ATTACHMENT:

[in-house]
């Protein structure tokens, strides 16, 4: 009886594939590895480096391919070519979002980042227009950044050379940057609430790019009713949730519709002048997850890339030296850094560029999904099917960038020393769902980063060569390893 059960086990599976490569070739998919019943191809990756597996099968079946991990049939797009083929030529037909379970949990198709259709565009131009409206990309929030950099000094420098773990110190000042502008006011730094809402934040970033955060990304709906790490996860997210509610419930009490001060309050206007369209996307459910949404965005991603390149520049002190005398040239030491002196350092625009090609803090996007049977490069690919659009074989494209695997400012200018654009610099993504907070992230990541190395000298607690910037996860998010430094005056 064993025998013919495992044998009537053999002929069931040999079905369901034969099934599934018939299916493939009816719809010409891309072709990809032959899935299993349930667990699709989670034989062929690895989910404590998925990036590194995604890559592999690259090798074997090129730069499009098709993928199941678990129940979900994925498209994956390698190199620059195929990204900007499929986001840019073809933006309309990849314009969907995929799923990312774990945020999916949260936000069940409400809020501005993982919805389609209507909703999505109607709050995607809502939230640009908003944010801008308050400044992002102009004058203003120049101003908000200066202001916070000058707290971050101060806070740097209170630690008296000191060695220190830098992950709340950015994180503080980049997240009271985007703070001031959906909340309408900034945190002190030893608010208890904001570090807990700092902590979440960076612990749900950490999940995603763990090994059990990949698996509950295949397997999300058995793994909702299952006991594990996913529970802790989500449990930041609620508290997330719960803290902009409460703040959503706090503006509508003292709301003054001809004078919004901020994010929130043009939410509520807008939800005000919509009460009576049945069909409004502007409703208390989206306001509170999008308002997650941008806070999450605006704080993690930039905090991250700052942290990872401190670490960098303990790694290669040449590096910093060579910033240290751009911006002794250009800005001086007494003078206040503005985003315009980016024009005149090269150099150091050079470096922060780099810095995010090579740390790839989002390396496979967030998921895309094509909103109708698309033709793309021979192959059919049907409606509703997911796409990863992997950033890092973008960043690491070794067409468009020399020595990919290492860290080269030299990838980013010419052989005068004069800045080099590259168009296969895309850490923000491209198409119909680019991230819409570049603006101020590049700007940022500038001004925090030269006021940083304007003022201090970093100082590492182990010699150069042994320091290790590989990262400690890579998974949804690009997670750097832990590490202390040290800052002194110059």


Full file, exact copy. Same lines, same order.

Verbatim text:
[in-house]
């Protein structure tokens, strides 16, 4: 009886594939590895480096391919070519979002980042227009950044050379940057609430790019009713949730519709002048997850890339030296850094560029999904099917960038020393769902980063060569390893 059960086990599976490569070739998919019943191809990756597996099968079946991990049939797009083929030529037909379970949990198709259709565009131009409206990309929030950099000094420098773990110190000042502008006011730094809402934040970033955060990304709906790490996860997210509610419930009490001060309050206007369209996307459910949404965005991603390149520049002190005398040239030491002196350092625009090609803090996007049977490069690919659009074989494209695997400012200018654009610099993504907070992230990541190395000298607690910037996860998010430094005056 064993025998013919495992044998009537053999002929069931040999079905369901034969099934599934018939299916493939009816719809010409891309072709990809032959899935299993349930667990699709989670034989062929690895989910404590998925990036590194995604890559592999690259090798074997090129730069499009098709993928199941678990129940979900994925498209994956390698190199620059195929990204900007499929986001840019073809933006309309990849314009969907995929799923990312774990945020999916949260936000069940409400809020501005993982919805389609209507909703999505109607709050995607809502939230640009908003944010801008308050400044992002102009004058203003120049101003908000200066202001916070000058707290971050101060806070740097209170630690008296000191060695220190830098992950709340950015994180503080980049997240009271985007703070001031959906909340309408900034945190002190030893608010208890904001570090807990700092902590979440960076612990749900950490999940995603763990090994059990990949698996509950295949397997999300058995793994909702299952006991594990996913529970802790989500449990930041609620508290997330719960803290902009409460703040959503706090503006509508003292709301003054001809004078919004901020994010929130043009939410509520807008939800005000919509009460009576049945069909409004502007409703208390989206306001509170999008308002997650941008806070999450605006704080993690930039905090991250700052942290990872401190670490960098303990790694290669040449590096910093060579910033240290751009911006002794250009800005001086007494003078206040503005985003315009980016024009005149090269150099150091050079470096922060780099810095995010090579740390790839989002390396496979967030998921895309094509909103109708698309033709793309021979192959059919049907409606509703997911796409990863992997950033890092973008960043690491070794067409468009020399020595990919290492860290080269030299990838980013010419052989005068004069800045080099590259168009296969895309850490923000491209198409119909680019991230819409570049603006101020590049700007940022500038001004925090030269006021940083304007003022201090970093100082590492182990010699150069042994320091290790590989990262400690890579998974949804690009997670750097832990590490202390040290800052002194110059």